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Looking for current information on the status of the Great Western Trail

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  • The great western cattle trail

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    10-12-2012, 05:53 PM
  #31
Yearling
They have done that a lot in Utah. In fact a lot of the Topo maps are all based on 1978-1980 surveys and are obsolete compared to what you can find on Google Earth which are based on recent sattelite photos.

In 2000 while riding in the strawberry area, They had a track excavator take 5 miles of road out. The road had been closed for 10+ years. But ATVs frequently went around the signs and rode along the road. So heavy equipement literally ripped the road to pieces. It was very unpleasant to ride a horse down what remained. I remember thinking at the time, " What a horrible mess the Forest Service just created".

Winter snow, summer rains, the passing of natural game and herds of cows and sheep have turned what was a very rough mess into a reasonible trail that we still ride. And it didn't take long. They accomplished what they set out to do. Stop the ATVs from driving along that route.

This is that same road, 12 years later.

The trees are missing where the road was. The ground has erroded off what once was a flat track, into what you see as slope. The rough up and downs have erroded into a level trail. I can't guess how many cow and sheep hooves have beat it down to what you see. It still shows on the National Geographic Topo maps I print out as current road.

In fact the 9 riders I had out from South Carolina in August commented. That as they watched their GPS as we rode, that we were riding on what their GPS's showed as roads, That were nothing more than trails.

Another example that used to be a road. You can see the flat road bed with only a single track now in use


Other examples are the canyon that I hunt. The Forest Service closed that road in 1983. I remember as a kid riding with my dad up that road in our pickup truck with a camper on the back and actually seeing a cadilac pull a boat up that canyon. Once the road was closed. Mother nature took over and has washed the road out entirely. In fact in 2008 it totally flash flooded and took out 4-6 feet of earth down the entire canyon. It was really tough to even get the horses up what was left of the canyon. The rancher who ownes the grazing permits, brought a track-hoe in and did a little work to remove some ledges and at least make it horse and cow friendly so he could herd his cattle up the canyon to graze.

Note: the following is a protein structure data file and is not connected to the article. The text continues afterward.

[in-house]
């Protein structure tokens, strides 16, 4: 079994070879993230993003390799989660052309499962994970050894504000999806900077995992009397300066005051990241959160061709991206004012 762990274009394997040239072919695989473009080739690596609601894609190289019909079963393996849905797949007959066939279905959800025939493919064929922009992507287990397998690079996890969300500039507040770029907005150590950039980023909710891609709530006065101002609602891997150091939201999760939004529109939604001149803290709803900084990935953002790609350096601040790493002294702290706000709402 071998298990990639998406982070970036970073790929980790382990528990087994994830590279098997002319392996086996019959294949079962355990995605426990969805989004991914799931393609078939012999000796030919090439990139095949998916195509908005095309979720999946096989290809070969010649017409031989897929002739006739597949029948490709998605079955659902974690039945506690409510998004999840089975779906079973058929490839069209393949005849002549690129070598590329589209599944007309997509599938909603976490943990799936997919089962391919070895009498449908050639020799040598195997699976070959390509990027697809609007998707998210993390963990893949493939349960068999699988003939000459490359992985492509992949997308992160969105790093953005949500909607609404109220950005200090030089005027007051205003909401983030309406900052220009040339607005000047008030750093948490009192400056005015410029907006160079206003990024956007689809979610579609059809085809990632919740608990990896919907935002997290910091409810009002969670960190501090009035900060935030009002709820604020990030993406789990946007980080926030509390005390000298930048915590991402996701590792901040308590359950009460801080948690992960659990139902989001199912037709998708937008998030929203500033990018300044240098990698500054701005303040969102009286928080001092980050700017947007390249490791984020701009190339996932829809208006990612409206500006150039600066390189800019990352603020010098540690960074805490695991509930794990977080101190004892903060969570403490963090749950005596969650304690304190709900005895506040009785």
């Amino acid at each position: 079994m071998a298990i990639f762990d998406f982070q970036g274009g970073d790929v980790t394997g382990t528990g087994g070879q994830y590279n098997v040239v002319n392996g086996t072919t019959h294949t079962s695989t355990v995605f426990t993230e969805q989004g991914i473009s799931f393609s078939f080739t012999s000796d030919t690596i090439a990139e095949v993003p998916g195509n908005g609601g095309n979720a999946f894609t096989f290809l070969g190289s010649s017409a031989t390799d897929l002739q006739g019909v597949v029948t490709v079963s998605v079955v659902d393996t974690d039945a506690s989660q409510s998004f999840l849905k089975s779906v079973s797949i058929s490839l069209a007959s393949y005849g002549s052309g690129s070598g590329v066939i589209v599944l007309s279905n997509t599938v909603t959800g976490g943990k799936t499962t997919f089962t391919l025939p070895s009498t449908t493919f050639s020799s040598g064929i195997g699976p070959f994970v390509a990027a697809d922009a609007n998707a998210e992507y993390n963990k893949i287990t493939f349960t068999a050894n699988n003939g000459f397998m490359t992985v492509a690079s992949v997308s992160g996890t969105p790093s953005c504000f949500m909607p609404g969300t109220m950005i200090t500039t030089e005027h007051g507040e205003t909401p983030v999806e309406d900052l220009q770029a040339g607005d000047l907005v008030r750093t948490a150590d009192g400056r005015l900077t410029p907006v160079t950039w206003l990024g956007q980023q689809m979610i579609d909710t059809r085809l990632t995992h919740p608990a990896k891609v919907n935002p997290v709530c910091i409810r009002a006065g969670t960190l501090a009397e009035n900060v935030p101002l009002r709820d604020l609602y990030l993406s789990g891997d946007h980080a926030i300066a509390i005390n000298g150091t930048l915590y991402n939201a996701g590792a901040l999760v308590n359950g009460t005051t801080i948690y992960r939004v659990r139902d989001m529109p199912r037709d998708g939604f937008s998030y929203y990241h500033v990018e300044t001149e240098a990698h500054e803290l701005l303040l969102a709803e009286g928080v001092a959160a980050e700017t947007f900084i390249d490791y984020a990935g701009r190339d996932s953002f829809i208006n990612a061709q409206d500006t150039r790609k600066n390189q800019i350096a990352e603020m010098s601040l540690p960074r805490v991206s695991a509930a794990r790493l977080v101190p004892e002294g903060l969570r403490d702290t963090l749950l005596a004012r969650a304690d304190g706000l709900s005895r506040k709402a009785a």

You can see how high the old road bed was vs what has erroded off. The old road bed is higher than my friends hips sitting on a 16H horse.


Here the Forest did nothing other than let nature take it's course.

In many areas I've fine with what they have done. Closing down some roads has returned much of Utah to a more natural state. But I don't approve of their more recent actions as they get more agressive in closing more used roads. It is one thing to close down a old loggin road. It is something else to close down a county road that has been main tavel route for those who live in the area.
     
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    10-12-2012, 08:22 PM
  #32
Weanling
The problem with what the USFS has done in Arizona, is that they won't even allow many of the trails to be maintained, even in areas that are not Wilderness or Primitive. You can't even negotiate on a horse the trail up Mt Baldy anymore. Fallen trees are so thick you just can't get up it. They won't let anyone go up with any kind of power saw to clear the trail, and it's just USFS land. I know of one ranch whose land was landlocked by USFS land, except for one lane that had been in existence since long before the USFS acquired the surrounding land. The USFS could not lock the man out of his ranch, but they forbade him from improving the road. He could not even grade it.

Down in the Blue Wilderness Area, there are some absolutely wonderful trails, but these last few years some of them have become impassable, due to erosion and fallen trees. Again, they won't allow folks to maintain them, even the ranchers. And these are designated, named trails you can find on the topos. Some of them are in the Boy Scouts registry as sanctioned trails, like Steeple Creek Trail.